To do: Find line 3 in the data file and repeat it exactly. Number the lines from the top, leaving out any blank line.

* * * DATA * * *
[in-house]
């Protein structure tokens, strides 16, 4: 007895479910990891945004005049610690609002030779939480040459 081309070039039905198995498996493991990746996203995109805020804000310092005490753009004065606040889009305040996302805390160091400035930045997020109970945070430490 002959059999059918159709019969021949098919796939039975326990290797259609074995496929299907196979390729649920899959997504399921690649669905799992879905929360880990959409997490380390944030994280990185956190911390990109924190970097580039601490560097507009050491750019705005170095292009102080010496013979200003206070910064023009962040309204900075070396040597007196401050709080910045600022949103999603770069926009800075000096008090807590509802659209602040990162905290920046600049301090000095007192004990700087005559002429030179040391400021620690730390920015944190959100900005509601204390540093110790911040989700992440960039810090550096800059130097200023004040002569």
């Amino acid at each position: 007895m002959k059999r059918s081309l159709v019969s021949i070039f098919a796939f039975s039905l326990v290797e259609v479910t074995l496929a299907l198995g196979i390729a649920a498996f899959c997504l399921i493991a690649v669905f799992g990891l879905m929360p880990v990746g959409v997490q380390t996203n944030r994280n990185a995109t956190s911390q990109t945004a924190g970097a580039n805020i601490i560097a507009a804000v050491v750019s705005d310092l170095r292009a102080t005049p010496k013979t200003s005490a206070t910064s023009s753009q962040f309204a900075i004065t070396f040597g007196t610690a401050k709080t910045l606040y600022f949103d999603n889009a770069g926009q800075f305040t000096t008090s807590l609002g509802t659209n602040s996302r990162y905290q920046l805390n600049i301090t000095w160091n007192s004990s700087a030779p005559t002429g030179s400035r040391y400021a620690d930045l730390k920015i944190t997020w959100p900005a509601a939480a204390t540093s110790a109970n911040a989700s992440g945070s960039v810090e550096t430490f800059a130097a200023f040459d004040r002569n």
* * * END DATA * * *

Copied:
């Amino acid at each position: 007895m002959k059999r059918s081309l159709v019969s021949i070039f098919a796939f039975s039905l326990v290797e259609v479910t074995l496929a299907l198995g196979i390729a649920a498996f899959c997504l399921i493991a690649v669905f799992g990891l879905m929360p880990v990746g959409v997490q380390t996203n944030r994280n990185a995109t956190s911390q990109t945004a924190g970097a580039n805020i601490i560097a507009a804000v050491v750019s705005d310092l170095r292009a102080t005049p010496k013979t200003s005490a206070t910064s023009s753009q962040f309204a900075i004065t070396f040597g007196t610690a401050k709080t910045l606040y600022f949103d999603n889009a770069g926009q800075f305040t000096t008090s807590l609002g509802t659209n602040s996302r990162y905290q920046l805390n600049i301090t000095w160091n007192s004990s700087a030779p005559t002429g030179s400035r040391y400021a620690d930045l730390k920015i944190t997020w959100p900005a509601a939480a204390t540093s110790a109970n911040a989700s992440g945070s960039v810090e550096t430490f800059a130097a200023f040459d004040r002569n």